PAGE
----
How To Salt a Fossil Fish

During the Pennsylvanian (323.2±0.4 – 298.9±0.15 Ma), lush tropical forests covered much of equatorial North America and Europe and were repeatedly flooded by glacial-induced sea-level fluctuations. These flooded basins were inhabited by communities of fish who used these new environments as nurseries for their young, while also exploiting nutrients from terrestrial detritus. The fish communities were diverse and mostly composed of filter-feeding acanthodians, large predatory sarcopterygians (lobe-fined fish) and a group of sharks called the xenacanths, which had bi- and tri-cuspid teeth and long eel-like bodies that helped them manoeuvre between the tree stumps of the coal swamps (Fig 1).

Figure 1. Sketch of the xenacanth shark Orthacanthus compressus showing a tri-cuspid tooth (adapted from Ó Gogáin et al., 2016).

Two competing hypotheses exist on the physiology and habitat of these fish. The traditional hypothesis considers the fish as being only able to tolerate a small range of salinities (stenohaline) making them endemic to freshwater swamps, rivers and lakes of the Pennsylvanian. This idea is based primarily on these fish being preserved either in association with or within coal seams. The second hypothesis suggests that the fish were able to tolerate a wide range of salinities (euryhaline) and could freely migrate between freshwater and marine environments. Interpreting the different degrees of salt tolerance within these fish groups is important to understanding how early fish dispersed and colonised freshwater environments. The debate is particularly lively when discussing the xenacanths, due to the high a frequency of their fossil teeth and spines being preserved. These teeth records have allowed researchers to use numerous methods, from Sr-istopes to comparing growth bands in spines to lunar cycles, in order to distinguish the type of environment these sharks inhabited.

Pennsylvanian fish assemblages from four lithologies within the Minto Formation, New Brunswick, Canada have shed some new light on the physiology of these fish taxa. Using invertebrates and sedimentological features, the typical salinity of the lithologies could be determined and ranked in decreasing salinity as follows, lithology 1 is a coastal marine limestone containing marine brachiopods and echinoderms, lithology 2 is a brackish embayment limestone containing juvenile spirorbiform microconchids, lithology 3 and 4 are a brackish-freshwater estuarine siltstone and mudstone. When fish taxa are mapped across the lithologies (Fig 2) it becomes apparent that the majority of taxa are present in more than one salinity grade. This observation suggests that many of the taxa were euryhaline and could tolerate waters with different salinity concentrations. Orthacanthus compressus, a xenacanth shark, is found in all salinity grades indicating a euryhaline adaption within the xenacanths.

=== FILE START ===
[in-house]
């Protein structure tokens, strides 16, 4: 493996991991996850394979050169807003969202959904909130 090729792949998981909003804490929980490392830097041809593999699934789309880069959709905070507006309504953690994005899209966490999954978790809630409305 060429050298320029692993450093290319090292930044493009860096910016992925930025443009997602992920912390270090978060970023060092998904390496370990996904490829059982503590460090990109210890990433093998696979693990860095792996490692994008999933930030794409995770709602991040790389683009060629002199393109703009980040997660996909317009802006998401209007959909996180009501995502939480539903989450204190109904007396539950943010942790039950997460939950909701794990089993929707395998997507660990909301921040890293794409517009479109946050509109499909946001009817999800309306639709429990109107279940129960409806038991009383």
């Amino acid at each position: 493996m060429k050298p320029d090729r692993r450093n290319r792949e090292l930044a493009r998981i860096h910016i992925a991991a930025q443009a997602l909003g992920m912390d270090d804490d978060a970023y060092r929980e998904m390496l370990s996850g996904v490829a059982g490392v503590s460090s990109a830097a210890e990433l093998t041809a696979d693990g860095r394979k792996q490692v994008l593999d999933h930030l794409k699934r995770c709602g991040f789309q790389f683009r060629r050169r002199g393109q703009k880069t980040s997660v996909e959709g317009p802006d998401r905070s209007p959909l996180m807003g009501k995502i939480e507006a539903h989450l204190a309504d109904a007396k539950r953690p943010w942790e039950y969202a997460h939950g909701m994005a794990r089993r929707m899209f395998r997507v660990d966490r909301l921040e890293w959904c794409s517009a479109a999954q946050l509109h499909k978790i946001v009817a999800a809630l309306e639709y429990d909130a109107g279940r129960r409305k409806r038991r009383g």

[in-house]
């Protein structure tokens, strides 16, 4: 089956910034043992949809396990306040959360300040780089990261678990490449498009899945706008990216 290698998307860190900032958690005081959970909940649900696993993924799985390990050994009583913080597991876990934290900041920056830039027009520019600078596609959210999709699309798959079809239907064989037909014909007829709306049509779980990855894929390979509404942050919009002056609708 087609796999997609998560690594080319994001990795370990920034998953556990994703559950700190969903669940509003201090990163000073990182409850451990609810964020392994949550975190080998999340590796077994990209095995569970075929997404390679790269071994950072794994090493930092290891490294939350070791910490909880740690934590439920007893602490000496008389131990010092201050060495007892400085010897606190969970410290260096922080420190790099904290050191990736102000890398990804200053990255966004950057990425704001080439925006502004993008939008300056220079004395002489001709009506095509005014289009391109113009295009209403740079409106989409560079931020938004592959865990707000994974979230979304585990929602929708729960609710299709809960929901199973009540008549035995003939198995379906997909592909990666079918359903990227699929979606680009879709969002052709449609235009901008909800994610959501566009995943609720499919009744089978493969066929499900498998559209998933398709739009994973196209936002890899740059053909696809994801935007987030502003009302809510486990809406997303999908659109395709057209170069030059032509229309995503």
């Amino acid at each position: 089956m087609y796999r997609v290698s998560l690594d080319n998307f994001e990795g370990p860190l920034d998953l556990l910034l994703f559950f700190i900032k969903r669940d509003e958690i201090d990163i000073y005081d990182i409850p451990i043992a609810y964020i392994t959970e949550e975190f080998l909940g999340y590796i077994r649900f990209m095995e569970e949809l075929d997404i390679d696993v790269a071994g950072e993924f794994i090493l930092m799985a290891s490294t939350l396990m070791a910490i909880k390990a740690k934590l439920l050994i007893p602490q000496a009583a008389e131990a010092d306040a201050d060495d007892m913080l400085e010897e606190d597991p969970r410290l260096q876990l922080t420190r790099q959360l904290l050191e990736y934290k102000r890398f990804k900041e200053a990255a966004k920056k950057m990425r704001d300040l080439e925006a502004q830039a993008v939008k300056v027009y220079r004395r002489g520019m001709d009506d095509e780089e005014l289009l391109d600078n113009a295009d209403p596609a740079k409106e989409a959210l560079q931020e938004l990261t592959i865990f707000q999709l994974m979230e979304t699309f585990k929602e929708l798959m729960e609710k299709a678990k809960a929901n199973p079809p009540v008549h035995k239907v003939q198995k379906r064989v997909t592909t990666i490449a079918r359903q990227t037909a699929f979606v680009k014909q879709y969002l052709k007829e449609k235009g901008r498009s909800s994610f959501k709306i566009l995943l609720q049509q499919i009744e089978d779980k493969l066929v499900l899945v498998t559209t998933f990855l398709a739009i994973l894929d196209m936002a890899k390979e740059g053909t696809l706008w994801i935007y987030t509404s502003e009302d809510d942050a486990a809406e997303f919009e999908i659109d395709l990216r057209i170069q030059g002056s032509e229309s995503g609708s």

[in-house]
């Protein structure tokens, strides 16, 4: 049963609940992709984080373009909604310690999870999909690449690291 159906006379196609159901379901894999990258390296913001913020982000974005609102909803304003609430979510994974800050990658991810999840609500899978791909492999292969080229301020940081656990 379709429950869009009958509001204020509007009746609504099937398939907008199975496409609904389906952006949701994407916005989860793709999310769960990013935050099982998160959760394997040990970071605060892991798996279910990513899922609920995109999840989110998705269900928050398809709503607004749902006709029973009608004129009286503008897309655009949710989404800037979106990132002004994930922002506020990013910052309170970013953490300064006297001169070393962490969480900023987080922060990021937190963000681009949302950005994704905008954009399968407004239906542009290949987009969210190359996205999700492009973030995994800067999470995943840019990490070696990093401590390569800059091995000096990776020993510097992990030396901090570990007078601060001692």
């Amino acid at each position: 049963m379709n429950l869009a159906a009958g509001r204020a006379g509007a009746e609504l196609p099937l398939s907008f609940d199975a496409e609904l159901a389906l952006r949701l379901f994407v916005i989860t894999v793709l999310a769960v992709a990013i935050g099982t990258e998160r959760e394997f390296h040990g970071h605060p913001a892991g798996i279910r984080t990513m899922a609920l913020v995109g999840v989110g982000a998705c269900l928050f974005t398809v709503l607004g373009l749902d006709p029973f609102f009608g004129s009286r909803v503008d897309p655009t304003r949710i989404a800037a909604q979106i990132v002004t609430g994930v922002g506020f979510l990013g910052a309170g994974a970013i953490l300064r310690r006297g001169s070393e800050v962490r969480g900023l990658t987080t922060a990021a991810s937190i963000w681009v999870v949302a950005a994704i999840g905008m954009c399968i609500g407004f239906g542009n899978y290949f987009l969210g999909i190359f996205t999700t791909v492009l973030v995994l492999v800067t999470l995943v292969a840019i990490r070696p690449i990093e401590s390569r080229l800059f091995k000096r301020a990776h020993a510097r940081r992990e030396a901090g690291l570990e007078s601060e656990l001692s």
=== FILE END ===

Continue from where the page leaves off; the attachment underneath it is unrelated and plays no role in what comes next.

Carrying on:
Figure 2. The presence/absence of ten fish taxa through four lithologies from the Minto Formation.

The fish assemblages from the Minto Formation share similar taxa with other Pennsylvanian fish assemblages within the Maritimes Basin of eastern Canada. Some taxa, such as Ctenodus interruptus, Strepsodus sauroides and Archichthys portlocki are also present in assemblages in Ireland, Britain and mainland Europe. A euryhaline adaption in these fish allowed them to migrate between brackish habitats via the marine realm, similar to modern day salmon and the bullshark Carcharhinus leucas. This lifestyle explains the cosmopolitan nature of brackish to freshwater Pennsylvanian fish assemblages.

Such a euryhaline adaption may have evolved separately within each of the fish groups in response to increases of fresh meltwater during the deglaciation or in order to exploit the new habitats in freshwater to brackish inland basins. Similar adaptions are seen in the Pleistocene fish Galaxias maculatus that adapted a larger tolerance to different salinity grades during a period of deglaciation allowing them to colonize freshwater  lakes (Ruiz-Jarabo et al. 2016).

The Pennsylvanian was a period when the first complex vertebrate ecosystems were becoming established within forests linked with large water bodies. A euryhaline adaption in fossil fish allows us to understand how these fish colonised freshwater habitats leading to a better understanding of the evolution of early terrestrial ecosystems.

Specimens for this study are currently on display at the New Brunswick Museum.

By Aodhán Ó Gogáin, Ph.D. student, Trinity College Dublin. 

This research was funded by the Bob Savage Memorial Fund (University of Bristol) and from a joint grant scheme provided by the New Brunswick Museum and the New Brunswick Department of Natural Resources.


Ruiz-Jarabo, I., González-Wevar, C. A., Oyarzún, R., Fuentes, J., Poulin, E., Bertrán, C. and Vargas-Chacoff, L. 2016. Isolation driven divergence in osmoregulation in Galaxias maculatus (Jenyns, 1848) (Actinopterygii: Osmeriformes). PLOS. Link to paper.
Ó GOGÁIN, A., FALCON-LANG, H. J., CARPENTER, D. K., MILLER, R. F., BENTON, M. J., PUFAHL, P. K., RUTA, M., DAVIES, T., HINDS, S. J. and STIMSON, M. R.  2016. Fish and tetrapod communities across a marine to brackish salinity gradient in the Pennsylvanian (early Moscovian) Minto Formation of New Brunswick, Canada, and their palaeoecological and palaeogeographical implications. Palaeontology, 59, 689-724.


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